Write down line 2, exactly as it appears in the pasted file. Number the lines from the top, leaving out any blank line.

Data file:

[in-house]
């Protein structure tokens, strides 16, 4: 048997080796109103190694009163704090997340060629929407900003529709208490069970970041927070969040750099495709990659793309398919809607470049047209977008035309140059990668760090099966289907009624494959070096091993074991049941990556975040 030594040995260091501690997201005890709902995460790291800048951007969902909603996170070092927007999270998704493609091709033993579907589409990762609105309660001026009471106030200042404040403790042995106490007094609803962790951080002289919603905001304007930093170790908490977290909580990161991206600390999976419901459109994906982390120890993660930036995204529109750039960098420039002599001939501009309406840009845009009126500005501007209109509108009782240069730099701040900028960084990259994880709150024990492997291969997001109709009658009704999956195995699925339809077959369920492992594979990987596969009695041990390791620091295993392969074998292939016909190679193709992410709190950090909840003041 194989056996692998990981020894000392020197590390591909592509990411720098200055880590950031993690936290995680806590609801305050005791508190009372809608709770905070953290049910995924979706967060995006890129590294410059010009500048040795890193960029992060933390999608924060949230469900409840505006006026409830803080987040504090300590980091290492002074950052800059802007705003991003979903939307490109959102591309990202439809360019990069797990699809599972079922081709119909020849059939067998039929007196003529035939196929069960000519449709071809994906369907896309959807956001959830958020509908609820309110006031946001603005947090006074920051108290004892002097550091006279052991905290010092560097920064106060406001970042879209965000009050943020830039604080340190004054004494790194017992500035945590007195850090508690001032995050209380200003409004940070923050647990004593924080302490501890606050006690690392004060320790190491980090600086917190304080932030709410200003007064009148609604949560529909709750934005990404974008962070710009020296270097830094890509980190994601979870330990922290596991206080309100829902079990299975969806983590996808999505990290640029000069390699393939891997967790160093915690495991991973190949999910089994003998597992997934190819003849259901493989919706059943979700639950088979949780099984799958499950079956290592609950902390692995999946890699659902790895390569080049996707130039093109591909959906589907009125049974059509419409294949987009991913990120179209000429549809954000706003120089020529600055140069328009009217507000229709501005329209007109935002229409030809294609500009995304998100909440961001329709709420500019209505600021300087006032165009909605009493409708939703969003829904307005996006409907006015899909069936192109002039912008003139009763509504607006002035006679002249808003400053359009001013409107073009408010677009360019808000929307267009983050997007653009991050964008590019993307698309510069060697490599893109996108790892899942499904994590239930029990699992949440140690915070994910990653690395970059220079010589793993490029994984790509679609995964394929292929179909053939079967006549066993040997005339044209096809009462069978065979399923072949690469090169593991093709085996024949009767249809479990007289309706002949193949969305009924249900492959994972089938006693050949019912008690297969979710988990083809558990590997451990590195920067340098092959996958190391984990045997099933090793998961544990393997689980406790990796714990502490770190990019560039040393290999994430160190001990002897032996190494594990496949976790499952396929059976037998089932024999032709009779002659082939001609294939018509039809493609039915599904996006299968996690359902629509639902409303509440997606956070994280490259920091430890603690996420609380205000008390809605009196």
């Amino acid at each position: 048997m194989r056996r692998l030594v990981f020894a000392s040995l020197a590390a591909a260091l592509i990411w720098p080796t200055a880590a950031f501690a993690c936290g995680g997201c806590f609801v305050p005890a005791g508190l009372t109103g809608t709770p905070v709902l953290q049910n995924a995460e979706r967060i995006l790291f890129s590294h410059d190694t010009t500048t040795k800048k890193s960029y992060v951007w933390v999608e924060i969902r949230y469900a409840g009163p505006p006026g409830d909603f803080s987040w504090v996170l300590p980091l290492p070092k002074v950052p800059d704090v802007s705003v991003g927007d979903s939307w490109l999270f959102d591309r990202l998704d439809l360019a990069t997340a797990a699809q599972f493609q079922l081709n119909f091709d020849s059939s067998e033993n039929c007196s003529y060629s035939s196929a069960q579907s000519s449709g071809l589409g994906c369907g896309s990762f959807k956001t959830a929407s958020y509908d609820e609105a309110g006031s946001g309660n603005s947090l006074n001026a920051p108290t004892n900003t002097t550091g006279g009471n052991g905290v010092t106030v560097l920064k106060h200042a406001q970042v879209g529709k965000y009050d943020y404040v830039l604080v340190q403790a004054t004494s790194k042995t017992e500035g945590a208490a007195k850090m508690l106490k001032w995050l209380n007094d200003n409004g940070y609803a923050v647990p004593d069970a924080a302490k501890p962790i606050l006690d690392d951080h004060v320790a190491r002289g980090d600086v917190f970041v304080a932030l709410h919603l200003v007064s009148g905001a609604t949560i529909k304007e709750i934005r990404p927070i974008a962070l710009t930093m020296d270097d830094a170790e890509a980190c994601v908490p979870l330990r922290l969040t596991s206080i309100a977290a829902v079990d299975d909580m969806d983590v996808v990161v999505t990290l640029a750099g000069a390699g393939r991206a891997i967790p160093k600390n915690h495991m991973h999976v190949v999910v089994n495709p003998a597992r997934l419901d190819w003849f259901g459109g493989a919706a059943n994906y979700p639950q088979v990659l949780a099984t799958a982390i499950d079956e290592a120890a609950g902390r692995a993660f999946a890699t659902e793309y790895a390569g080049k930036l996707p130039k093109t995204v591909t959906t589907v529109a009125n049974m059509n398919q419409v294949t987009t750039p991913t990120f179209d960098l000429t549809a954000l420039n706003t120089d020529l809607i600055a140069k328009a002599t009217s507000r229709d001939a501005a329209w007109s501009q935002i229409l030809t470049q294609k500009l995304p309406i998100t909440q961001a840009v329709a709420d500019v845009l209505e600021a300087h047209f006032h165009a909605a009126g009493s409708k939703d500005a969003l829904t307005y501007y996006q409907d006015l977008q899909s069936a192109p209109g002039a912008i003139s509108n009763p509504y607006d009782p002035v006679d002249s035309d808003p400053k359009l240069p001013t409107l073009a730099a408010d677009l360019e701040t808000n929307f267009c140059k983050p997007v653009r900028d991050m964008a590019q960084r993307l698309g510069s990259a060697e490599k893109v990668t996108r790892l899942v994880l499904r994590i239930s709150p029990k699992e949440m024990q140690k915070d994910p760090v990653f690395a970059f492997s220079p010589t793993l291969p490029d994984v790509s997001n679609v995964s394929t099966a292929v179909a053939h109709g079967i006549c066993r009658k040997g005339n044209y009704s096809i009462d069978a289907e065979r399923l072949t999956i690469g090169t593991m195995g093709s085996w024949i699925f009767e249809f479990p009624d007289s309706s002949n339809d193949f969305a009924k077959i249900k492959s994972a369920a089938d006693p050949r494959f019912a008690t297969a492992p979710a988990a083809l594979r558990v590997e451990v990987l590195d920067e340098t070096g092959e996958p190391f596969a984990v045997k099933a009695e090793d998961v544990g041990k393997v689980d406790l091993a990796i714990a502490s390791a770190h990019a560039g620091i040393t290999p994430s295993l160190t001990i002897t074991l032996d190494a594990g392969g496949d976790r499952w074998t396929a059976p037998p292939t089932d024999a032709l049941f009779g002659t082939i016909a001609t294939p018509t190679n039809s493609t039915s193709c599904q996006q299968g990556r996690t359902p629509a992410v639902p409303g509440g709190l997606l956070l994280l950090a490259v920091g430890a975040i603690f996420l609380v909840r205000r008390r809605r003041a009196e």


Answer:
């Protein structure tokens, strides 16, 4: 048997080796109103190694009163704090997340060629929407900003529709208490069970970041927070969040750099495709990659793309398919809607470049047209977008035309140059990668760090099966289907009624494959070096091993074991049941990556975040 030594040995260091501690997201005890709902995460790291800048951007969902909603996170070092927007999270998704493609091709033993579907589409990762609105309660001026009471106030200042404040403790042995106490007094609803962790951080002289919603905001304007930093170790908490977290909580990161991206600390999976419901459109994906982390120890993660930036995204529109750039960098420039002599001939501009309406840009845009009126500005501007209109509108009782240069730099701040900028960084990259994880709150024990492997291969997001109709009658009704999956195995699925339809077959369920492992594979990987596969009695041990390791620091295993392969074998292939016909190679193709992410709190950090909840003041 194989056996692998990981020894000392020197590390591909592509990411720098200055880590950031993690936290995680806590609801305050005791508190009372809608709770905070953290049910995924979706967060995006890129590294410059010009500048040795890193960029992060933390999608924060949230469900409840505006006026409830803080987040504090300590980091290492002074950052800059802007705003991003979903939307490109959102591309990202439809360019990069797990699809599972079922081709119909020849059939067998039929007196003529035939196929069960000519449709071809994906369907896309959807956001959830958020509908609820309110006031946001603005947090006074920051108290004892002097550091006279052991905290010092560097920064106060406001970042879209965000009050943020830039604080340190004054004494790194017992500035945590007195850090508690001032995050209380200003409004940070923050647990004593924080302490501890606050006690690392004060320790190491980090600086917190304080932030709410200003007064009148609604949560529909709750934005990404974008962070710009020296270097830094890509980190994601979870330990922290596991206080309100829902079990299975969806983590996808999505990290640029000069390699393939891997967790160093915690495991991973190949999910089994003998597992997934190819003849259901493989919706059943979700639950088979949780099984799958499950079956290592609950902390692995999946890699659902790895390569080049996707130039093109591909959906589907009125049974059509419409294949987009991913990120179209000429549809954000706003120089020529600055140069328009009217507000229709501005329209007109935002229409030809294609500009995304998100909440961001329709709420500019209505600021300087006032165009909605009493409708939703969003829904307005996006409907006015899909069936192109002039912008003139009763509504607006002035006679002249808003400053359009001013409107073009408010677009360019808000929307267009983050997007653009991050964008590019993307698309510069060697490599893109996108790892899942499904994590239930029990699992949440140690915070994910990653690395970059220079010589793993490029994984790509679609995964394929292929179909053939079967006549066993040997005339044209096809009462069978065979399923072949690469090169593991093709085996024949009767249809479990007289309706002949193949969305009924249900492959994972089938006693050949019912008690297969979710988990083809558990590997451990590195920067340098092959996958190391984990045997099933090793998961544990393997689980406790990796714990502490770190990019560039040393290999994430160190001990002897032996190494594990496949976790499952396929059976037998089932024999032709009779002659082939001609294939018509039809493609039915599904996006299968996690359902629509639902409303509440997606956070994280490259920091430890603690996420609380205000008390809605009196």